Guest post & graphics by Nitin Sekar, Princeton University
All around the planet, the world’s largest animal species are becoming very rare. Whether we speak of giant tortoises, large wild cows like gaur, rhinoceroses, hippos, tigers, or whales, local extinction or extreme reductions in range size and population are the norm for species that are too big or too slow-reproducing to withstand human conflict or the human hunter. Most people would probably agree that it is a shame to lose these species. But what about functionally? Are the largest animals critical to any ecological processes? When there are declines in honey bee populations, human agriculture suffers; if nitrogen fixing plants are absent from a forest, other plant species may be affected. When the largest animal species go missing, do any other species miss them? Aside from a few cases, we don’t know! This is an active area of research.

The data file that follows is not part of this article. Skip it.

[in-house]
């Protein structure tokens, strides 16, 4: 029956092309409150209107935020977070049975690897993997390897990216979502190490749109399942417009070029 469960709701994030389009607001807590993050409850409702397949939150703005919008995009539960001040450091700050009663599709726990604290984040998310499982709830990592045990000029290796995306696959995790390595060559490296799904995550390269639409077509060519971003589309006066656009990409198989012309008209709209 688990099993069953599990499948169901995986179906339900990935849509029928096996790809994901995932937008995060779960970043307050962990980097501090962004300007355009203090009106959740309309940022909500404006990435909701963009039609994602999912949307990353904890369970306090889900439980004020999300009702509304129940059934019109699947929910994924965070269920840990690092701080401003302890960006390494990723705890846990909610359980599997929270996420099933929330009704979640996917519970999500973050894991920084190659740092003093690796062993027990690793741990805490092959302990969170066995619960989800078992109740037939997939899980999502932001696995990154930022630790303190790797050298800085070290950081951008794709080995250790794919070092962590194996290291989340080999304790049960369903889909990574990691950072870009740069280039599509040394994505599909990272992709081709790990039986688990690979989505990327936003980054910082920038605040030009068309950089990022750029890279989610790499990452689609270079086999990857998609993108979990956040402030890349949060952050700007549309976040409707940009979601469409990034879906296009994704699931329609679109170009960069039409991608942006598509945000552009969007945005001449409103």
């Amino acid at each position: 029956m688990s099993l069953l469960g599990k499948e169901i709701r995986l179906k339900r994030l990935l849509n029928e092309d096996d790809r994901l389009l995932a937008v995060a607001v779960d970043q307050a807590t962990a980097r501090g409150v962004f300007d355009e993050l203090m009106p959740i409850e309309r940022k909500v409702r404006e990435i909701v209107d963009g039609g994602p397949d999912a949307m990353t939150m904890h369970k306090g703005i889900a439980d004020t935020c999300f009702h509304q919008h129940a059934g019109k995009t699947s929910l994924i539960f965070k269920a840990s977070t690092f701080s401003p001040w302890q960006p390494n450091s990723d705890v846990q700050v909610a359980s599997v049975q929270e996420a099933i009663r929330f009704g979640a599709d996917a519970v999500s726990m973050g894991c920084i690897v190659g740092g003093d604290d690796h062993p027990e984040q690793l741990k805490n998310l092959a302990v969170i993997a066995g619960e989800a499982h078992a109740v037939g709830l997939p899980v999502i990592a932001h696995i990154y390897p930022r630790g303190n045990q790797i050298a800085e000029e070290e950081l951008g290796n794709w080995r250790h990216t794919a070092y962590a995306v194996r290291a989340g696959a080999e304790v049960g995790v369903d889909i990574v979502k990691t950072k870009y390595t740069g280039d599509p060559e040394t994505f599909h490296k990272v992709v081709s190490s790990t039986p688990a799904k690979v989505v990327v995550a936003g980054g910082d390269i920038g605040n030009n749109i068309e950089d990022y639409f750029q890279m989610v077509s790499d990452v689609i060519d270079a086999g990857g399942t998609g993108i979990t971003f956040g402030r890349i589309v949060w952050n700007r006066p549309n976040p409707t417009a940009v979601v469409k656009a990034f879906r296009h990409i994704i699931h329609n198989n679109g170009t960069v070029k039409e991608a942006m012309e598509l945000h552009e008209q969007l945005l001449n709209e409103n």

We decided to explore the role of Asia’s largest land mammal—the Asian elephant (Elephas maximus)—in seed dispersal, which helps maintain the diversity of tropical forests. Continue reading